Thanks to the cash for clunkers program, Kay Ling and her husband Lowell were supposed to pick up their new 2009 Ford Escape this morning. But then, just two and half hours before they set off one last time in their rusty old car, the phone rang.
The dealership was delaying the sale indefinitely because of questions about the future of the government program.
"They said they didn't want to give us our new vehicle, then have to ask for it back if the program didn't work out. By then, they would have already crushed our 1994 Dodge Dakota," Ling said. "This is so frustrating."
Shut out of "Cash for Clunkers?" Tell ABC News
Ling and thousands of other car shoppers around the country were thrown into limbo last night when the White House said the that just days after its start, the government's popular cash for clunkers program was running out of money.
Lawmakers had originally expected the program to last until Nov. 1 or when the $1 billion budget for new car sale rebates ran out. Now it's possible that the program won't even last a week.
The government has not officially suspended the program but some dealers, afraid that they won't get reimbursed by the government, have stopped making new sales. Others are moving forward, hoping that the government will still honor deals and that Congress will put more money into the program.
"Quite frankly, we're planning on having our dealerships open this morning and we plan on selling," Marc Cannon, spokesman for AutoNation, the country's largest automotive retailer said. "The government did not suspend the program. They discussed it. They're looking for money right now and we have told our dealerships that we are open and taking cash for clunkers."
Cash for Clunkers a "Huge Success"
Cannon said AutoNation has said all along that $1 billion wasn't going to be enough.
"It's a huge success. Our traffic is up 36 percent in the last week," he said. "This is the best stimulus we've had. We spent $787 billion in stimulus and none of us know where it is. We spent $1 billion and look what happened. You need to get money into the hand of the consumer if you want to drive activity."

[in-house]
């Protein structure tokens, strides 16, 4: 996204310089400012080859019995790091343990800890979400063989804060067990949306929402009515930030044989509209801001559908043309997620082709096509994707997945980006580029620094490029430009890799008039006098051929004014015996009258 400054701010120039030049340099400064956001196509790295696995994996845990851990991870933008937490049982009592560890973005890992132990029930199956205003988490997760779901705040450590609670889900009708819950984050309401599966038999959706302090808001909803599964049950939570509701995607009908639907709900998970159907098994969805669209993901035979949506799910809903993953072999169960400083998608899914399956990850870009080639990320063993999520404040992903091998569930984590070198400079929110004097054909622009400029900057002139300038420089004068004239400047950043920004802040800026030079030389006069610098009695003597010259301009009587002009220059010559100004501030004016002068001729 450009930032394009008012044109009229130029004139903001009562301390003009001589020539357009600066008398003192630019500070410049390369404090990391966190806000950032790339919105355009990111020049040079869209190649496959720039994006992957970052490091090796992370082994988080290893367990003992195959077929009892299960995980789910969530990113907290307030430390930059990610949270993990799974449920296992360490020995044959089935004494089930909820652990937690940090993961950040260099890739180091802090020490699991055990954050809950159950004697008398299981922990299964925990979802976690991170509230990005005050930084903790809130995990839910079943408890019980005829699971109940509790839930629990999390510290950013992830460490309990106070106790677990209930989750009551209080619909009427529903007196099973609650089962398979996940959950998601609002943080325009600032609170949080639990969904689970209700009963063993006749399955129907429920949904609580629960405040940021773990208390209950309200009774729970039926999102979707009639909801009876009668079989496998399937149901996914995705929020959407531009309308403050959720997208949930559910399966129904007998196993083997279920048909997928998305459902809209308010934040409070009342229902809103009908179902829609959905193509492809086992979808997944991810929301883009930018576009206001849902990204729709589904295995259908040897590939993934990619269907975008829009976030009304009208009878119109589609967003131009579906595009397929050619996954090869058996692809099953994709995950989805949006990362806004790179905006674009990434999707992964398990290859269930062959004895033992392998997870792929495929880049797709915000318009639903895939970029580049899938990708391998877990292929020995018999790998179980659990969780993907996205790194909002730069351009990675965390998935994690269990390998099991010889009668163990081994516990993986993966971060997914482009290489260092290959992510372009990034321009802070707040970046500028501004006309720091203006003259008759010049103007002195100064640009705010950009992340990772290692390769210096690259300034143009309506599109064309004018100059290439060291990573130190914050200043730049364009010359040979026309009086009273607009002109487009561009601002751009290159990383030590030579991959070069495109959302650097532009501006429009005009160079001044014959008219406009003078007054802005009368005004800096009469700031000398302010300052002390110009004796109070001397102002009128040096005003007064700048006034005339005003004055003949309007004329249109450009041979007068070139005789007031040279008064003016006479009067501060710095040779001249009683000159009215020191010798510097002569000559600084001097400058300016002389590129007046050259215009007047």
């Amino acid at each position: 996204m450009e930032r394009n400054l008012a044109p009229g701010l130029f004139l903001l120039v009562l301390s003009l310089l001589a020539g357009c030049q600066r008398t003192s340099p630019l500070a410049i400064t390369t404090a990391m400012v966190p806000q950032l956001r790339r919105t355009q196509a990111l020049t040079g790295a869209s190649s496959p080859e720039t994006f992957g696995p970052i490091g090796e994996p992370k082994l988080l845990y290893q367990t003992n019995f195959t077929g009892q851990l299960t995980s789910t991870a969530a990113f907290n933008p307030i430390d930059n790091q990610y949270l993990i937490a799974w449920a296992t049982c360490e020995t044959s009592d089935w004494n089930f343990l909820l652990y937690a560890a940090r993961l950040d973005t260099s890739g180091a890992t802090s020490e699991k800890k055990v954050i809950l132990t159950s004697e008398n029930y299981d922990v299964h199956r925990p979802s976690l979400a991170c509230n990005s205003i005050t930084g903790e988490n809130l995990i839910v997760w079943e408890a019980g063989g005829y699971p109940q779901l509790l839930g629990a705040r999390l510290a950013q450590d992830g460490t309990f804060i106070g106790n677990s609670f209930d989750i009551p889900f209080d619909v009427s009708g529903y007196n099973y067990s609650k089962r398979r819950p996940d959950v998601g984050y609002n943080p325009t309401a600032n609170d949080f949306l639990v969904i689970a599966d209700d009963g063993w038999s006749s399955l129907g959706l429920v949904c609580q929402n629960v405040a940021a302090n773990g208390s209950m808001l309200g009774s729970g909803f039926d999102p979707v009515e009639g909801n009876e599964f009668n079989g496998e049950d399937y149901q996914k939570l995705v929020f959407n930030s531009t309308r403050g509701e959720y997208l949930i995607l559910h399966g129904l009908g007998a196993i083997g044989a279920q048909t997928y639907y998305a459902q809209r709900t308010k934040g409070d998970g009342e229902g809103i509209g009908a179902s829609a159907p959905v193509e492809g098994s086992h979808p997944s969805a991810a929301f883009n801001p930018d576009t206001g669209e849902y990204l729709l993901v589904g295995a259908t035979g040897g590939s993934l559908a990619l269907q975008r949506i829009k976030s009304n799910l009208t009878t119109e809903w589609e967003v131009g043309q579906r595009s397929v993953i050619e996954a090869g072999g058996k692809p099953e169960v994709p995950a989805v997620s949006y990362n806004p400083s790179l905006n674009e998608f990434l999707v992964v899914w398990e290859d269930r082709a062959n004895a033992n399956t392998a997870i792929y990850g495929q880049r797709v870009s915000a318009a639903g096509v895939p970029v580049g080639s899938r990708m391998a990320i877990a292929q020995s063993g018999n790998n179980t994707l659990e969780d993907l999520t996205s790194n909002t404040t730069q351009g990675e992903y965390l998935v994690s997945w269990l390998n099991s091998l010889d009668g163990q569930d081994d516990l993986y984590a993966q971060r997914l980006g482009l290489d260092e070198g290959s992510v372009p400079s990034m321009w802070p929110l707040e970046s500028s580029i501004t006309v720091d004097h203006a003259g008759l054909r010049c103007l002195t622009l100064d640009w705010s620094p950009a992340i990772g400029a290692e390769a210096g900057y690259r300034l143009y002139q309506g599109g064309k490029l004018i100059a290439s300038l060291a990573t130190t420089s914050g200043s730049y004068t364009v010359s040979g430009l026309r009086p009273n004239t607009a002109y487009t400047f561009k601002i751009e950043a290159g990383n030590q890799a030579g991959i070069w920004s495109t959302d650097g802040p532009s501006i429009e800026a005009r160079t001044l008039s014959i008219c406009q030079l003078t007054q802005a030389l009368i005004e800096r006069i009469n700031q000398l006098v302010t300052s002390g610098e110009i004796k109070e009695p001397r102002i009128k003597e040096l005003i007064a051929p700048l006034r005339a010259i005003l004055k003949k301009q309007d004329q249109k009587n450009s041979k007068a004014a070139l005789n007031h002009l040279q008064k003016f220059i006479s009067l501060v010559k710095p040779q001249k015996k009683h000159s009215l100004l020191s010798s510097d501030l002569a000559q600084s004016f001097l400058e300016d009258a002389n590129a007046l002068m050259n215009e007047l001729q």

But at the Penske Automotive Group, the nation's second largest auto dealer network, no new deals are being made today, according to spokesman Anthony R. Pordon.
"We're kind of in a holding pattern -- a wait and see -- until we hear a more definitive announcement," Pordon said. "The deals we did through last night, we're going to work through those deals and put those deals through the system, but we don't intend to write any deals today until we hear anything more definitive."
"If the program is out of money, then it's out of money," he said.
CarMax, the country's largest used car dealership network which also has five new car franchises, actually suspended its participation in the program Wednesday "due to the uncertainty about the continued funding availability."
For Ling and other consumers, this is bad news.
"This program was perfect, perfect for us," Ling said, saying her old car is "pretty much close to worthless."
Thanks to the $4,500 from the government and some incentives from the dealership and Ford, the new Escape would have cost $21,400, making it a good bargain for the Batavia, N.Y. couple.
"All in all it was pretty sweet," Ling said. "I've got the check in my purse, all ready to go."
Chris Myers, of Elon, N.C., was finally ready to get rid of his gas-guzzling 1995 Jeep Grand Cherokee that got 14 miles per gallon and had spent more than its fair share of time in the mechanic's shop.
Thursday night he got in the car for what he thought would be one last drive. But a delay in some bank paperwork late at night forced him to wait one more day for his new, silver 2009 Jeep Patriot, which gets 22 mpg in the city and 28 on the highway.
Then the ground fell out from under Myers. His dealer called this morning saying that a shortfall in funding for the Cash for Clunkers program was putting his sale in jeopardy.
Feeling Shut Out of Cash for Clunkers
"I'm pretty upset right now," Myers, 26, said this morning. "I cleaned out the car. I took out my XM Radio."
Myers expected to get $4,500 from the government and another $3,500 that Chrysler was matching as an incentive. That would have brought the cost of the new car down to $10,400, or a monthly car payment of about $180.
At that point, it became economical for Myers to buy a new car with better mileage than keeping his old one alive with more repairs.
"I figured that a low monthly payment for a car under warranty was more efficient," he said.
Kimberly Paschedag, of Fairport, N.Y., was also going to pick up her new vehicle this morning when the dealer called and said to forget it.
"He told me that the program has been suspended. I, however, am reading otherwise," Paschedag said. "Now I'm out a new vehicle and they have my `clunker' sitting on their lot. I took money out of my retirement plan to pay for the new vehicle when all along it could have been earning interest. I'm mad as heck and I want some answers."
Dan Williams, of Sims, N.C., also got a call today. He had a 1 p.m. appointment to purchase a new car and trade in his 1986 Chevy S-10 Blazer.
"I had already worked the numbers with the dealer, and was approved for financing," Williams said. "I received a call Thursday night from the dealer informing me the program was being suspended and that I needed to come that night to get my deal done. I was unable to get to the dealership Thursday night to close the deal. Definitely feeling shut out."